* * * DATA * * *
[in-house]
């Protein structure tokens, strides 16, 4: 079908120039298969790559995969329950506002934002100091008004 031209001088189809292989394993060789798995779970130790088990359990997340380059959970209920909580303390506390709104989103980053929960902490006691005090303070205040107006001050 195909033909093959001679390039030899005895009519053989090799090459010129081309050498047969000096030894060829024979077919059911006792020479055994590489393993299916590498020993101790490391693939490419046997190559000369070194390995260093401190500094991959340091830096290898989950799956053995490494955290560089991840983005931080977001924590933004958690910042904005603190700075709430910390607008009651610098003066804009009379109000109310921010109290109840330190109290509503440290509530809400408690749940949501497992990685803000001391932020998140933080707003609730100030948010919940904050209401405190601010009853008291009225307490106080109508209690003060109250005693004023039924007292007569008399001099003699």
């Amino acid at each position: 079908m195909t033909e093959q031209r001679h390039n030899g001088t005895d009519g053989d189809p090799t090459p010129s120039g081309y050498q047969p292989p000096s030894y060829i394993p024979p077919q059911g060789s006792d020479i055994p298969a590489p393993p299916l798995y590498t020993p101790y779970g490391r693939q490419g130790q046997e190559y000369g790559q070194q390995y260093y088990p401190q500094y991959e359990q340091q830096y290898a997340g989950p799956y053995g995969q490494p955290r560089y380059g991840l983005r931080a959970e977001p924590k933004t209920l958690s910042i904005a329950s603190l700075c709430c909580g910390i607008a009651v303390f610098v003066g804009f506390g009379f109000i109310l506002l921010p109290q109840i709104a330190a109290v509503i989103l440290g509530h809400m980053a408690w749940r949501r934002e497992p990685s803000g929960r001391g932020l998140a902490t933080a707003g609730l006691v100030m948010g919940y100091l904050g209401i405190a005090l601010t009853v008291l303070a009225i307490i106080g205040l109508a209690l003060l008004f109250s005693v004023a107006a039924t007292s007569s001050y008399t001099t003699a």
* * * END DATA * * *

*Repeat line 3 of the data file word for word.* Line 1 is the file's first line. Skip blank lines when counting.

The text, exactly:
């Amino acid at each position: 079908m195909t033909e093959q031209r001679h390039n030899g001088t005895d009519g053989d189809p090799t090459p010129s120039g081309y050498q047969p292989p000096s030894y060829i394993p024979p077919q059911g060789s006792d020479i055994p298969a590489p393993p299916l798995y590498t020993p101790y779970g490391r693939q490419g130790q046997e190559y000369g790559q070194q390995y260093y088990p401190q500094y991959e359990q340091q830096y290898a997340g989950p799956y053995g995969q490494p955290r560089y380059g991840l983005r931080a959970e977001p924590k933004t209920l958690s910042i904005a329950s603190l700075c709430c909580g910390i607008a009651v303390f610098v003066g804009f506390g009379f109000i109310l506002l921010p109290q109840i709104a330190a109290v509503i989103l440290g509530h809400m980053a408690w749940r949501r934002e497992p990685s803000g929960r001391g932020l998140a902490t933080a707003g609730l006691v100030m948010g919940y100091l904050g209401i405190a005090l601010t009853v008291l303070a009225i307490i106080g205040l109508a209690l003060l008004f109250s005693v004023a107006a039924t007292s007569s001050y008399t001099t003699a």